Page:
Carried by a song of words
Last week I hung out with ten other writers at a writing residency. Even more than the gifts of unstructured time, wholesome food, perfect writing weather, and trails for walking, I prized the week of collegiality with writers working in various genres. It’s not every day you get to eat breakfast with poets and novelists.
After hearing one of the poets talk about writing, I became intrigued, so I tracked down a volume of her poems (some of which were originally published in this magazine). One evening after dinner I eschewed wine and socializing, hid in my room, and read her book straight through—45 poems in all.
The whole time I read I felt guilty. A voice inside kept saying, This is the wrong way to read poems. You should savor them, reread the ones that puzzle you, linger over each line. After all, this is one of my mantras as a seminary professor: We read too fast; slow down!
But that night I couldn’t.
I felt even worse because, earlier that day, the poet herself had described her own poems as complex enough to require pondering, to demand rereading.
She was right. And there I was, dashing through them.
The next day I wanted to tell her how much I loved the volume, but I felt sheepish. Should I admit I read the whole thing in one sitting? Would that admission be an affront to a poet and her art?
Except I knew why I couldn’t stop reading. The poems carried me along with their song.
Some of them I don’t remember and some I didn’t understand, but a wave of song carried me from the first poem to the last. I didn’t dwell on the intricacies of meaning or parse each figure of speech. No, the dissonances that resolved into assonance, the alliteration and the rhythm, the deft end-rhymes that are so rare these days—together, they swept me along.
These poems possess what Gregory Orr, in his book Poetry as Survival, calls incantation. Incantation, he says, is like a “woven raft of sound on which the self floats above the floodwaters of chaos.” Once I climbed onto the raft of sound, I didn’t want to get off.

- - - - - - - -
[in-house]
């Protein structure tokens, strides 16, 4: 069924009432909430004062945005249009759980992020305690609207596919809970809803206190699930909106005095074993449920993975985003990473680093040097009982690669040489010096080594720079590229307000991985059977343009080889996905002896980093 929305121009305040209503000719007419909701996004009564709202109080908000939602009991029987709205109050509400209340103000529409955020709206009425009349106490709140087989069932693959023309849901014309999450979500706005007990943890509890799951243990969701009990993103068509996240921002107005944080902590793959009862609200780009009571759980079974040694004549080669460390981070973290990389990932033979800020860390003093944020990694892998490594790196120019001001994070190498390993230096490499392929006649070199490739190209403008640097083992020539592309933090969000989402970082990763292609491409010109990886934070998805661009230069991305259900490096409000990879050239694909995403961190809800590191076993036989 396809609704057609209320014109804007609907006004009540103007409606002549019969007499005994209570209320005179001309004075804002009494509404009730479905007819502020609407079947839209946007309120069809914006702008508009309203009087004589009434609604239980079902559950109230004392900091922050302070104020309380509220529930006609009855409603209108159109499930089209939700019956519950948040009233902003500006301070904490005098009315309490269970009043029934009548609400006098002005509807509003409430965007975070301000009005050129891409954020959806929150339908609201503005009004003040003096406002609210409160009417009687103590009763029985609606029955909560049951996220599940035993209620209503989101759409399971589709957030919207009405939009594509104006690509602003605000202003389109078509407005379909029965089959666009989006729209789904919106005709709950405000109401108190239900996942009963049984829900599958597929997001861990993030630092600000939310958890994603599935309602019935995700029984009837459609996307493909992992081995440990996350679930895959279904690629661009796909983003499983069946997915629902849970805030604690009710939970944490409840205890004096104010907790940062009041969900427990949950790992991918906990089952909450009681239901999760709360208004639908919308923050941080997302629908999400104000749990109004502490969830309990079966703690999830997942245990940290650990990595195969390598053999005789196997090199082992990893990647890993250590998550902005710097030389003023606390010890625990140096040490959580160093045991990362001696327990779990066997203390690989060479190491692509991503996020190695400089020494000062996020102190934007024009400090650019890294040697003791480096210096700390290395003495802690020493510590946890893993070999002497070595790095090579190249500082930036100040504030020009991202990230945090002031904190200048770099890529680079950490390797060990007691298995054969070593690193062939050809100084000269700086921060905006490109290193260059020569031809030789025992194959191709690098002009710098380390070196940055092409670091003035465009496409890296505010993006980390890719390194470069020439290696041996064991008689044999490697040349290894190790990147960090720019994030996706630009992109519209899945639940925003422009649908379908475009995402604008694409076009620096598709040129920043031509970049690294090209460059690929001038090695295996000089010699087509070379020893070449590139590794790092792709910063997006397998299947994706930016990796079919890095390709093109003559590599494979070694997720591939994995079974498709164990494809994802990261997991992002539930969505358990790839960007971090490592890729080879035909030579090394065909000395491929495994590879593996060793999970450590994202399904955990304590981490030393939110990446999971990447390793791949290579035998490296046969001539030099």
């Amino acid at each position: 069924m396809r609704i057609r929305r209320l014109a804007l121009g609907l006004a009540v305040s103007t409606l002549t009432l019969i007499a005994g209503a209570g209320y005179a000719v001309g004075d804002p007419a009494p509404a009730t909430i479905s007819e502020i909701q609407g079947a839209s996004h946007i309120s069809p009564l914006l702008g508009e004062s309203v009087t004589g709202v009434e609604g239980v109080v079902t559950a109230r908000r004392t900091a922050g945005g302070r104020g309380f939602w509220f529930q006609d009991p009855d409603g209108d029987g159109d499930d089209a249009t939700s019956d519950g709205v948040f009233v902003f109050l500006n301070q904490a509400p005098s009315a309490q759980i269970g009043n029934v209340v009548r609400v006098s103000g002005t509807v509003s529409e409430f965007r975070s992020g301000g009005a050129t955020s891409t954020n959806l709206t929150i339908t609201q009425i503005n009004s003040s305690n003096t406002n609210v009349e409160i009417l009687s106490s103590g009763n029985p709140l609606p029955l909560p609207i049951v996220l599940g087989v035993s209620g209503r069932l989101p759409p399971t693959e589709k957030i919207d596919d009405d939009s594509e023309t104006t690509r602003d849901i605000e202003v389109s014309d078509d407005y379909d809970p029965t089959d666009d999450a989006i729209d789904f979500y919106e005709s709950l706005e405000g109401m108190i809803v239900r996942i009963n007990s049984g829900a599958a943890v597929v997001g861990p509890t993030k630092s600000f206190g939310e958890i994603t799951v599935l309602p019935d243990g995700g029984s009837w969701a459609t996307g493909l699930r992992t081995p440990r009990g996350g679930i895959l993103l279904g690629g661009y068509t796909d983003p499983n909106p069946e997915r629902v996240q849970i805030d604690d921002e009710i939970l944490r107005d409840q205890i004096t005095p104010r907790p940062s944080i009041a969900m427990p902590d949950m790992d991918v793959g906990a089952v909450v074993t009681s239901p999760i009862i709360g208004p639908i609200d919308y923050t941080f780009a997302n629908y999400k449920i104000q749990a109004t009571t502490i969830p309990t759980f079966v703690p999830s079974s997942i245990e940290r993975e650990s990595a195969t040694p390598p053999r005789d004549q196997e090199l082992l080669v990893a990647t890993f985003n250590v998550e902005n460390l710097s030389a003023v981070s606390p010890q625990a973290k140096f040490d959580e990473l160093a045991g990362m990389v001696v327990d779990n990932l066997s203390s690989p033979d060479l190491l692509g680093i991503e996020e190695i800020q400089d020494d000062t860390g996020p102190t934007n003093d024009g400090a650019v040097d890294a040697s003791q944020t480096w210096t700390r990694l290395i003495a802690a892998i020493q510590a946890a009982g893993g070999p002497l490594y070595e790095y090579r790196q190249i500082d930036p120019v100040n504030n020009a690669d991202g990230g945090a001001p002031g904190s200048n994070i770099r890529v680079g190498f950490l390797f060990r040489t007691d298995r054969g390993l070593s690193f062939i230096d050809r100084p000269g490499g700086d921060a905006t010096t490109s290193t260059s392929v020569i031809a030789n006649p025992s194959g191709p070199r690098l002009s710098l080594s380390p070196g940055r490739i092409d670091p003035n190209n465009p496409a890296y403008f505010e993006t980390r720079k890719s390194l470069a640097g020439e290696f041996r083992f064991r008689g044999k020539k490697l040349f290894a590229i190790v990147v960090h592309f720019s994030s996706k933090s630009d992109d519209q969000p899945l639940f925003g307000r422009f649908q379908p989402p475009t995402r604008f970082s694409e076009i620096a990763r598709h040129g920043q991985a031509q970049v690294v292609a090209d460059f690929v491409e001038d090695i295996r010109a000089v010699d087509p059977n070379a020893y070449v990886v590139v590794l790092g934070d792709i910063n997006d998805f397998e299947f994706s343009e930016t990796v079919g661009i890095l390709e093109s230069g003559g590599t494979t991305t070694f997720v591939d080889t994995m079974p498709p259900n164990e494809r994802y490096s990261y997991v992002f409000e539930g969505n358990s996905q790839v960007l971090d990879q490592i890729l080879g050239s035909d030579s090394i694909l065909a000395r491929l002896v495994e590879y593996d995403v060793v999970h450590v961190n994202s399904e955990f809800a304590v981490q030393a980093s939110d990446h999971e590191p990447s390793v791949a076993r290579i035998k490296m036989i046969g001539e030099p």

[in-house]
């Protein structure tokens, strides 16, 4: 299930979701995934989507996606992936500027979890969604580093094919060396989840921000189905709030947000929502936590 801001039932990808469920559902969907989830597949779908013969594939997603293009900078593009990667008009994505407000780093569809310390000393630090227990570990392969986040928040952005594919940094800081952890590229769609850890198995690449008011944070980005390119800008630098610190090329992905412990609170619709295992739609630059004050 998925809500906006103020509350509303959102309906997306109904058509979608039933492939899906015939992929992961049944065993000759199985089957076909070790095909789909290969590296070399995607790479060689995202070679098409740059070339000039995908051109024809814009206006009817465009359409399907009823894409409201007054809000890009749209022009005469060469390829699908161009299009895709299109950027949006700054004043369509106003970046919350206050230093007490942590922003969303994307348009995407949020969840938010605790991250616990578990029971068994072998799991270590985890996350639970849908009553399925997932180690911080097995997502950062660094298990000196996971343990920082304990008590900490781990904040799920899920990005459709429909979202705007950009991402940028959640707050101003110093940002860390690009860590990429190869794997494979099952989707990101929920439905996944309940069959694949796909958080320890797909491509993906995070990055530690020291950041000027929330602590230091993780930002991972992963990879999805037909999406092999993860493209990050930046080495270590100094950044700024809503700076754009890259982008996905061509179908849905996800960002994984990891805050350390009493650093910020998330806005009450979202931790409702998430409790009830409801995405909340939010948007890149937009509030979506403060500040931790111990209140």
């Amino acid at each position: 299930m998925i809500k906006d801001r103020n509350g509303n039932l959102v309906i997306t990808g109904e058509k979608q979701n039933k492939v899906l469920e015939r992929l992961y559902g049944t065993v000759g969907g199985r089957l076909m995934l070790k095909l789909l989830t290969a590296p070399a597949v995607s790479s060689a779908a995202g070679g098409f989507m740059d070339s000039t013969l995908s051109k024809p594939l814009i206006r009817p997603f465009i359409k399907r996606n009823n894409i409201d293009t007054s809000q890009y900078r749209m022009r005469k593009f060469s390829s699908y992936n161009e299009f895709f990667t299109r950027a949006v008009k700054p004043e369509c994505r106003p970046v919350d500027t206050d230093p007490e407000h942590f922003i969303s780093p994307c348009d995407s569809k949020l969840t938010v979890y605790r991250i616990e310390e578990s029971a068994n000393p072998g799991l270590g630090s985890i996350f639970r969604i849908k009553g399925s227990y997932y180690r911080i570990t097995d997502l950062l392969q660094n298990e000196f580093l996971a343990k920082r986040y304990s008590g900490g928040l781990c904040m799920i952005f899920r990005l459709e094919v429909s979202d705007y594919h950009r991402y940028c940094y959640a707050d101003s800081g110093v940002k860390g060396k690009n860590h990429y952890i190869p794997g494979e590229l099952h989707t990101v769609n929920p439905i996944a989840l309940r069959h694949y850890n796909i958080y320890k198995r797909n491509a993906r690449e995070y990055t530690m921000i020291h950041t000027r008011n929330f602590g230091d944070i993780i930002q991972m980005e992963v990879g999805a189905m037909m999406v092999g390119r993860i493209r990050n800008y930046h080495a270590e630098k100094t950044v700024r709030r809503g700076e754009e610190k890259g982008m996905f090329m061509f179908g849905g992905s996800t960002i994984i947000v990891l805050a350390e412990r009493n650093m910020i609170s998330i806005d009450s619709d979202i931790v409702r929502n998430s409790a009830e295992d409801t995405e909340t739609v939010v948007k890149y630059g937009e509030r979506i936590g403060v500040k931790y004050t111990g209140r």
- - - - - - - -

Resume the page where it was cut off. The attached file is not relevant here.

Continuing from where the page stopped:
And now I’m wondering if this notion of incantation, of song, can help us read not only poetry, but scripture as well.
I teach preaching at a seminary, and too often I hear student sermons that are exegetically precise and technically sound and yet seem written by someone who is tone deaf. The preacher hasn’t let the song of the gospel carry the sermon. Maybe the preacher hasn’t heard it. All the exegetical niceties can’t cover for a sermon that hasn’t been birthed on the raft of gospel incantation.
I’ve experienced something similar lately as I’ve been reading the stories of Jesus to my nine-year-old daughter before bed. While I want simply to enjoy the stories with her, she demands explanations of the parts she doesn’t understand, some of which I don’t understand, either. “Nine o’clock is not the best time for these conversations,” I say. But now I wonder if the difficulty is that she hasn’t yet learned the sound of the whole song of Jesus’ life, and absent the song, some isolated parts sound ill-tuned. We need the song to carry us.
Maybe this is another way of capturing St. Augustine’s insight that we should use more transparent texts to help interpret trickier ones: the dissonant chords of scripture should be understood by their place in the whole song.
Yes, we should parse the verbs and untangle the grammar. Yes, we should ponder every phrase, each nuance. Yes, we should return again and again to the troubling passages and attempt to decipher them.
But also: we should listen for the whole song, the gospel incantation. We should hear its puzzling beauty, listen for the way its dissonances eventually resolve into the sonorous assonance of grace. We should learn to sing the song before we interrogate it. And then, when we have to preach, or teach, or talk about scripture to a nine-year-old, the song itself can carry us, can carry our words.